Fire victim Teenamarie Shaw and her family of six are struggling to go on one year after a treacherous blaze ripped through the 6500 block of Gesner Street in Southwest Philadelphia, killing four small children, annihilating eight homes and damaging several others.
"I need to rebuild my life, piece by piece. I want to move back on the block. It's so not fair. My kids are unhappy," Shaw, 33, said Sunday, the one-year anniversary of the fire.
Since the fire, Shaw gained 50 pounds, acquired type 2 diabetes and is grappling with a $3,000 gas bill that has followed her.
Despite the negative developments, Shaw wants to move back and live among the "Carebears," as she affectionately calls her former Gesner Street neighbors. She says there's no place like Gesner Street anywhere.
Shaw resided at 6514 Gesner Street for four years, made a home for her family and had furnished the entire apartment with Rent-A-Center furniture just three months before the fire. Her home sat right next to where the fateful blaze started last year.
"People were screaming, crying, flying out the windows or being thrown. It was something out of a movie. All of this was like yesterday," Shaw remembered.
"I lost everything for nothing."
The only item salvageable from her home was a family photo, and two television sets were replaced as part of her Rent-A-Center insurance.
Shaw, her husband and sons escaped out the back of the house in just enough time to witness her neighbor Marie Bowah push her teenage daughters out the second floor window. Bowah's 4-year-old twin daughters, Maria and Marialla, died, as did two brothers she babysat, 4-year-old Patrick Sanyeah and 7-week-old Taj Jacque.
The American Red Cross provided Shaw with $1,300 to acquire a new apartment and $750 shortly after the fire. The family accepted clothes donations from the corner church, but Shaw went all winter long without a winter coat because there were none available in her size. The clothing donations and $2,050 did not go far.
Shaw also received beds, but they had bed bugs, so they had to be thrown away. The entire family sleeps on mattresses today in another apartment about five blocks from the site of the fire. She's on disability and her husband secured a job just a few weeks ago.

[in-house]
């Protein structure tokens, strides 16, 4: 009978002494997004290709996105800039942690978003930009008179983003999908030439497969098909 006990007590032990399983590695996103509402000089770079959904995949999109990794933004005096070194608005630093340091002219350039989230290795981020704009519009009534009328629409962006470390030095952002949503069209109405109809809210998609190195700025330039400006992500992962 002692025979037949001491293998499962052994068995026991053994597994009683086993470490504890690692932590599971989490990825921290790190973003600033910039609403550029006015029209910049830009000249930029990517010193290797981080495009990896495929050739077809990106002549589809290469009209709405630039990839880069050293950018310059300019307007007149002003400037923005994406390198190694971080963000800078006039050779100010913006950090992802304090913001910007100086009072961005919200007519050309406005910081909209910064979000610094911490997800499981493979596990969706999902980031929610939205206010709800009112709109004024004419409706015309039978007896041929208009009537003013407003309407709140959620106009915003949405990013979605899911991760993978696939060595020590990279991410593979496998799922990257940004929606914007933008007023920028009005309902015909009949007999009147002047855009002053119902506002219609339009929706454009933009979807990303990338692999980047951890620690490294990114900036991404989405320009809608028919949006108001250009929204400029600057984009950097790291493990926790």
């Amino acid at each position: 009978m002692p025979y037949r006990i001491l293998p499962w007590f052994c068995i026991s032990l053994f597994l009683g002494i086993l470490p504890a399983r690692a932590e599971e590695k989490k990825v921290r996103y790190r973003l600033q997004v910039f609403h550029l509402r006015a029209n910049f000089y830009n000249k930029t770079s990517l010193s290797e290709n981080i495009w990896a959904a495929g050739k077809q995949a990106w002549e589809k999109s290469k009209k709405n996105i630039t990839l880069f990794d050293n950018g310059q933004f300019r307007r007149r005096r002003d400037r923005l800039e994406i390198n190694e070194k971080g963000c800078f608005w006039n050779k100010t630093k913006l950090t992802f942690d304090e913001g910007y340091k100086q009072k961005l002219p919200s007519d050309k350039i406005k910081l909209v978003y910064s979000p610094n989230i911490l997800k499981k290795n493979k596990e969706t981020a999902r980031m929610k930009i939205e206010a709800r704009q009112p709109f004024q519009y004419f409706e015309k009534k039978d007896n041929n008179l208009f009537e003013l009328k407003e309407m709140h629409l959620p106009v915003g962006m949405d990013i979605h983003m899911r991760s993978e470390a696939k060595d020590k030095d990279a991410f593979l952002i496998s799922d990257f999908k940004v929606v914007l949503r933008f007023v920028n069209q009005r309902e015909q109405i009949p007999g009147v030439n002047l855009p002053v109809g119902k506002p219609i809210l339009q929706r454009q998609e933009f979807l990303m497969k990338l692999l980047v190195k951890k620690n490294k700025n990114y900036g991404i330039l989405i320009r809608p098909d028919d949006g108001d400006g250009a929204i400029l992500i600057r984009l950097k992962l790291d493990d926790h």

"I've been stressing all year because my stuff is in the house. I lost everything -- my wedding rings, my wedding album, my diploma, my kids' awards, baby pictures, my camera -- I'm not used to having nothing. All that stuff I built up on my own, all of its all gone," Shaw said.
While the Shaws' progress has been slow, Gesner Street remains frozen in time. The fire-damaged homes on the block are at a standstill.
In the early hours of July 5, 2014, the fire that started on the porch of 6516 Gesner spread quickly in both directions ripping through the homes ranging from 6512 to 6526. The Southwest Philadelphia and Liberian communities dealt publicly with the loss of the four small children. That sadness turned into rage because the fire station sits directly around the corner from the devastation. The Philadelphia Fire Department's response time was challenged and protests ensued.
On that fateful day, Kim Walker and Rasheeda Seward cut their vacation short in New Orleans and walked up to their homes after their early return flights from the Essence Music Festival. Seward walked slowly into 6524 Gesner Street with the aid of fire officials and retrieved family photos -- the only things that were easily salvageable. She needed assistance walking from the porch and collapsed on the ground just steps outside the home that she had nurtured for the past 10 years.
One year after the fire, not much has changed. It's shocking to see the burned homes standing, the smell and stench of soot still occupies the air. Pigeons have taken up residence in many of the charred structures. Some of the rowhomes have work-order signs on the windows, but sit burned, disheveled and unsafe.
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Walker and Seward, both homeowners, rebuilt their homes side-by-side but have not become accustomed to the new normal on their partially vacant street. They say that no one on the block walks on the sidewalk in front of the 6518 Gesner Street, where the children died, that it's just too painful. A light green medium-sized onesie with a burn mark sat nearly molded into the front steps a year later.
It took Walker six months to rebuild the home, but the scars of that night remain. Her 11-year-old daughter still sleeps with her so she can help curb the nightmares.
As Shaw awaits word from her landlord to see if it's possible to move back to Gesner Street, she presently lives without natural gas due to the past due bill. For now, she's gotten used to cold showers and boiling water to bath her children as she reminisces of happier times on the block full of caring people and friendly children.
"In this one house -- it went up in a blaze of glory in the middle of the night. I definitely want them to fix it and see if I can move back," said Shaw. "I loved living here. I just loved it here."